BJP’s existential dilemma
If Nitish Kumar’s Janata Dal (United) and the Bharatiya Janata Party do indeed break their alliance, a rapprochement may not happen between the old allies even in the outside chance of Narendra Modi leading his party to a tally close to double hundred.
Politics is a game of possibility. But the reason for which Nitish has threatened to break the 17 year old partnership – in the event of Modi’s projection as the BJP’s PM candidate–will be as much valid in the polls to the Bihar assembly a year after the 2014 Lok Sabha elections.
Nitish cannot support a Modi-led government at the Centre and yet keep his perceived vote base in his home state. On the face of it, the notice he served on the BJP is against all political conventions.
No one party has the right to force another into deciding its leadership.
In 1996, the Congress snubbed the United Front when the latter went public with its decision to accept the Congress support minus PV Narasimha Rao, who was Premier when the Babri Mosque was demolished by outfits of the saffron parivar on December 6, 1992.
The extension of the same principle later saw IK Gujral telling off the Congress when it sought the DMK’s ejection from the government consequent to the Jain Commission’s indictment of the Dravidian party in the conspiracy that led to Rajiv Gandhi’s assassination.
The DMK issue led to the collapse of the UF regime. But Nitish’s quandary is different: the choice he has is between keeping the alliance with the BJP or the social pact that gave him the mandate to rule Bihar.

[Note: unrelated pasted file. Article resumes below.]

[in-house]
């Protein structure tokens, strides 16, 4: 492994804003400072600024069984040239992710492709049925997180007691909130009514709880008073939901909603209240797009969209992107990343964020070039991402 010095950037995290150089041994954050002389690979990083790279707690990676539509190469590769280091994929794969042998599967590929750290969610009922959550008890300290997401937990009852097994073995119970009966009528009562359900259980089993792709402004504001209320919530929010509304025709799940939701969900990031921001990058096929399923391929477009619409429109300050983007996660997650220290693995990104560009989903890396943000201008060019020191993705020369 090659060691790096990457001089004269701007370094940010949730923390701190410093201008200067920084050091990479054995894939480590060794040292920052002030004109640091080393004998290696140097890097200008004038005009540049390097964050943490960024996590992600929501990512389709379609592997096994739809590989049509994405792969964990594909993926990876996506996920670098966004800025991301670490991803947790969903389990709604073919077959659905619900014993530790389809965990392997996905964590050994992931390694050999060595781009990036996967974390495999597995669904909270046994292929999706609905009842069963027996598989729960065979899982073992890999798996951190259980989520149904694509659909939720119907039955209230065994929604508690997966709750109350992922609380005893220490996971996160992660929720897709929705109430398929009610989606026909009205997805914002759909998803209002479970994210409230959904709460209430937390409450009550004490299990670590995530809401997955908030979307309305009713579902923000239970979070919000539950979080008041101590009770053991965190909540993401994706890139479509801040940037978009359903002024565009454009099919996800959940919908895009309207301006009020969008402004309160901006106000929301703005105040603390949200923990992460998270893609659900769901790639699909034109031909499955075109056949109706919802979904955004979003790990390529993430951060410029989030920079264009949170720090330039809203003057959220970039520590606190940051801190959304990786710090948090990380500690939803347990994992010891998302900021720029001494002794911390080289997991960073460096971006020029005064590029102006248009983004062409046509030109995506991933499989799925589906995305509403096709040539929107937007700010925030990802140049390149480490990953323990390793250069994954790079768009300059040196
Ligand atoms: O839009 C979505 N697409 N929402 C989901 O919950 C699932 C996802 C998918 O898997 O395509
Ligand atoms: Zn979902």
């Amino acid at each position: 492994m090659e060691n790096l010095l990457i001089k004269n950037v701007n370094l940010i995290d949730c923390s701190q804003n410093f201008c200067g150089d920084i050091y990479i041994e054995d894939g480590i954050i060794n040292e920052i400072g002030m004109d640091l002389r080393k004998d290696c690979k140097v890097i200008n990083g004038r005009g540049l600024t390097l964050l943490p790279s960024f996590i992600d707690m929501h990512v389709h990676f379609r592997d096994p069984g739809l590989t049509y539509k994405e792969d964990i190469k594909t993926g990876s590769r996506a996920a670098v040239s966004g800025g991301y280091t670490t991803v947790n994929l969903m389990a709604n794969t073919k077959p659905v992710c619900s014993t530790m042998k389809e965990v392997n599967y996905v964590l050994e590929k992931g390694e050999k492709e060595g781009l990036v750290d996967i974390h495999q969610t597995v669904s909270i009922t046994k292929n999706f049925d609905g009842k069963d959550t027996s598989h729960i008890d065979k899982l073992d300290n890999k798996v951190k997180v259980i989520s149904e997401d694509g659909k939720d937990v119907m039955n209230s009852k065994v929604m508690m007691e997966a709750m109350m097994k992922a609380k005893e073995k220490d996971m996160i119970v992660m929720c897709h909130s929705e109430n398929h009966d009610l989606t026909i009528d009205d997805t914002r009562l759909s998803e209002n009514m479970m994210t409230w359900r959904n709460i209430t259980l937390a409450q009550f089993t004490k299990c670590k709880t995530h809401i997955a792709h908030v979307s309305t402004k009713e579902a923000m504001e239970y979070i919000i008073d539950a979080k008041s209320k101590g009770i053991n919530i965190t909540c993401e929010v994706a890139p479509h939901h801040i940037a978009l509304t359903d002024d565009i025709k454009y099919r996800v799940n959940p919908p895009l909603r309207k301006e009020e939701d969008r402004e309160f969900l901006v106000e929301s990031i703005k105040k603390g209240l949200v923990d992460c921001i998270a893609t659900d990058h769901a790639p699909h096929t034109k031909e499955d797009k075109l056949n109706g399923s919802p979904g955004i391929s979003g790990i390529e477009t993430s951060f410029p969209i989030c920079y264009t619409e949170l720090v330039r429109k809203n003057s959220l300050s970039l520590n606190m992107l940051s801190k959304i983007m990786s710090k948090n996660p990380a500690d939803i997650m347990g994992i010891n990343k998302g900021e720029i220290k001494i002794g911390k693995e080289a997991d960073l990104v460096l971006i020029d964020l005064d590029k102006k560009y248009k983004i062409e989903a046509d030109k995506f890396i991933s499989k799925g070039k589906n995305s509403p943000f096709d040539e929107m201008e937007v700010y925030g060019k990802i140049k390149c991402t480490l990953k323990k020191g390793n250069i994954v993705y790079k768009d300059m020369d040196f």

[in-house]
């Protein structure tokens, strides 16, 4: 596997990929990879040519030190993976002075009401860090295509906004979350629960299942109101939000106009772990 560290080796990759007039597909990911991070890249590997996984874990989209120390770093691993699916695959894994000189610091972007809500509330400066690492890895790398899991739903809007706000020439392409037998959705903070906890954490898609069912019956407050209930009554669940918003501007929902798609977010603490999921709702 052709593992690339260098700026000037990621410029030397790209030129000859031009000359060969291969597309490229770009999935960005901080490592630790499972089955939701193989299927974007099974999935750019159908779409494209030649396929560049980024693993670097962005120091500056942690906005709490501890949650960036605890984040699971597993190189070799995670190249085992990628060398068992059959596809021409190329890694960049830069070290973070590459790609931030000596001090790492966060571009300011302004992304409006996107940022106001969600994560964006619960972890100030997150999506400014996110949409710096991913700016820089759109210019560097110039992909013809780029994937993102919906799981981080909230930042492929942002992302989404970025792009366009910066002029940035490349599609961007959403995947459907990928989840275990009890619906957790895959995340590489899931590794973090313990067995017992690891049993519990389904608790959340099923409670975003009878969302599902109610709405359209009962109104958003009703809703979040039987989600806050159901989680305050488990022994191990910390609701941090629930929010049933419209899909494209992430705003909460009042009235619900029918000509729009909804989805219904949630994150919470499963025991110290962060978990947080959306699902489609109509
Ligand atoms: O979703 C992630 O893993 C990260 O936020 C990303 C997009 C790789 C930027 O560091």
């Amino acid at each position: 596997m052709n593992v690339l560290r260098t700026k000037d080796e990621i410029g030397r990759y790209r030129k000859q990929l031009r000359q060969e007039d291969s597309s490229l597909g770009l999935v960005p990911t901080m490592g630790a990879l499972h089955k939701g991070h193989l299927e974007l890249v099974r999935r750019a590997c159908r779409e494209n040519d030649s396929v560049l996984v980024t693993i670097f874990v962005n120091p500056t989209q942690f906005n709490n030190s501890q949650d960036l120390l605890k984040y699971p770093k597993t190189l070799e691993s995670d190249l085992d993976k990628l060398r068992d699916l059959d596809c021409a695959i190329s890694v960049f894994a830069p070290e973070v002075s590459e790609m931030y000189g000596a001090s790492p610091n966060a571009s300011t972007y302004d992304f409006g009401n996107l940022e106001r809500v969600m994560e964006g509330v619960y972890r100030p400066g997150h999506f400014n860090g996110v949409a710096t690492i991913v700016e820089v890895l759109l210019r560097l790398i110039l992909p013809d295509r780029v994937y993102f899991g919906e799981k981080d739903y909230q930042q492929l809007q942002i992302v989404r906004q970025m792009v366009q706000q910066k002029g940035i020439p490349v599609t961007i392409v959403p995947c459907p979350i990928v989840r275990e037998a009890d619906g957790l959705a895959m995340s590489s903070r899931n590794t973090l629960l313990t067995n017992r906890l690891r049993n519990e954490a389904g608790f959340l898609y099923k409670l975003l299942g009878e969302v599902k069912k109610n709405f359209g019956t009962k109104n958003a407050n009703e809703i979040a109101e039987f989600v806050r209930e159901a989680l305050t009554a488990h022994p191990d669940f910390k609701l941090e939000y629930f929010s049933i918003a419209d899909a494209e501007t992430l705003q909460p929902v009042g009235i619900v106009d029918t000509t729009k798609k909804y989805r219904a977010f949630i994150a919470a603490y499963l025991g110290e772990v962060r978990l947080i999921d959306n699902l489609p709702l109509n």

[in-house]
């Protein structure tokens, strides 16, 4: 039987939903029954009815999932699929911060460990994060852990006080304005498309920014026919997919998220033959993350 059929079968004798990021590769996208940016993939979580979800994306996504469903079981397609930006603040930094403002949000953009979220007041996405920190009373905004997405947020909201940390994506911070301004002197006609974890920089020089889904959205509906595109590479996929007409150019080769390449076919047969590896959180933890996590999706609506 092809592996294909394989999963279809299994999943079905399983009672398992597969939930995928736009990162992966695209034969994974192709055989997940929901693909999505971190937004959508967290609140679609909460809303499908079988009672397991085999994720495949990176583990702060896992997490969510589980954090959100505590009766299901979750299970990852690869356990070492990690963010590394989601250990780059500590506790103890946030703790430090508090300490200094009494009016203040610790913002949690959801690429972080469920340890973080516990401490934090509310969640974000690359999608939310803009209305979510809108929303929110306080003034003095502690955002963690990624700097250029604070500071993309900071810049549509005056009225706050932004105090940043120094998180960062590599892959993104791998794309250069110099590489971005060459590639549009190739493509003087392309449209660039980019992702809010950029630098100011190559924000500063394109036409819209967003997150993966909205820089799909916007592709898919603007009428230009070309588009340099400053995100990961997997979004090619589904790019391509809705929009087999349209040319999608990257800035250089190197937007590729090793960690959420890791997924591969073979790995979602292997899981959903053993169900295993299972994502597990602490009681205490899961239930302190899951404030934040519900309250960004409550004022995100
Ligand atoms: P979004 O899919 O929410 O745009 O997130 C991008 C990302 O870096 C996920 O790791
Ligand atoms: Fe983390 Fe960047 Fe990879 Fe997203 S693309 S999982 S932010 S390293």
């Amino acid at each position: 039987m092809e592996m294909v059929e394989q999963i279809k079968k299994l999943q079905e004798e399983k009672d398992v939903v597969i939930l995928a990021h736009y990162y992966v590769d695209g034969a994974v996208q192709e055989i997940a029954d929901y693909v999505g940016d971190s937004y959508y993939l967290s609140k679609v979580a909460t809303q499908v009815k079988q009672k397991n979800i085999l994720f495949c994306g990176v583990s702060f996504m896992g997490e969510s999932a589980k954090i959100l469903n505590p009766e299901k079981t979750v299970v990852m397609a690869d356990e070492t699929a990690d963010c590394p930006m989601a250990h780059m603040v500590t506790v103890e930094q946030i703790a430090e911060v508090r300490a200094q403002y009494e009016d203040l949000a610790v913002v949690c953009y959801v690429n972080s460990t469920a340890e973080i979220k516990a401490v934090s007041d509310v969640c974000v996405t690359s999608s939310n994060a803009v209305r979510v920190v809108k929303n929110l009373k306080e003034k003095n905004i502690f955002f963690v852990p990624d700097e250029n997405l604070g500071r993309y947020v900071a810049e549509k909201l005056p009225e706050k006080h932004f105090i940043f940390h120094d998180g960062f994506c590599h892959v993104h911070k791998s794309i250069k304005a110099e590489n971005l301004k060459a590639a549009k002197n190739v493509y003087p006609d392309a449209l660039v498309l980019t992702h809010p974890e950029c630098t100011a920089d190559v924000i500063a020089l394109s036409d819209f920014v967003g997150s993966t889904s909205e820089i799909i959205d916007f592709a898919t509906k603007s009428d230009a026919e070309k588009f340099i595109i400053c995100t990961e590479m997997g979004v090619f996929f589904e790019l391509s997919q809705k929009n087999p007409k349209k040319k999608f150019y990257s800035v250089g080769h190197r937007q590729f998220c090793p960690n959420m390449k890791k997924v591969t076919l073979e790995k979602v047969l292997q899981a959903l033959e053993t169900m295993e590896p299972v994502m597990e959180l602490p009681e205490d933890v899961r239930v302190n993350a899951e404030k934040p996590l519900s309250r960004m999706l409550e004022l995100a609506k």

That dilemma rooted in the Muslims’ distrust of Modi is largely shared by Mulayam Singh and Mayawati in UP and Mamata Banerjee in West Bengal.
Muslims were at the centre of the social accord that catapulted the SP and the BSP to power on their own strength in the previous two elections in UP — 2007 and 2012.
As they’d as much need the minority vote in the 2017 assembly polls, they’d think a hundred times before even indirectly supporting a Modi dispensation in Delhi.
The Left parties will never back Modi. Nor will the TDP’s Chandrababu Naidu who cites his outside support of the BJP-led NDA after the 2002 Gujarat riots, as a major reason for his 2009 drubbing in the assembly polls.
In J&K, Omar Abdullah’s NC and Mahbooba Mufti’s PDP might break their record of consistent disagreement by agreeing to steer clear of Modi.
That leaves the BJP with possible support from one of the two Tamil Nadu-based Dravidian parties, the AIADMK and the DMK besides Naveen Patnaik’s Biju Janata Dal and Shiv Sena despite its preference for Sushma Swaraj as PM.
As of now, the Akali Dal is the only BJP partner who does not consider the Gujarat strongman a political anathema.
But it’ll be as much willing to back LK Advani, Sushma, Rajnath Singh or Arun Jaitely for the high office.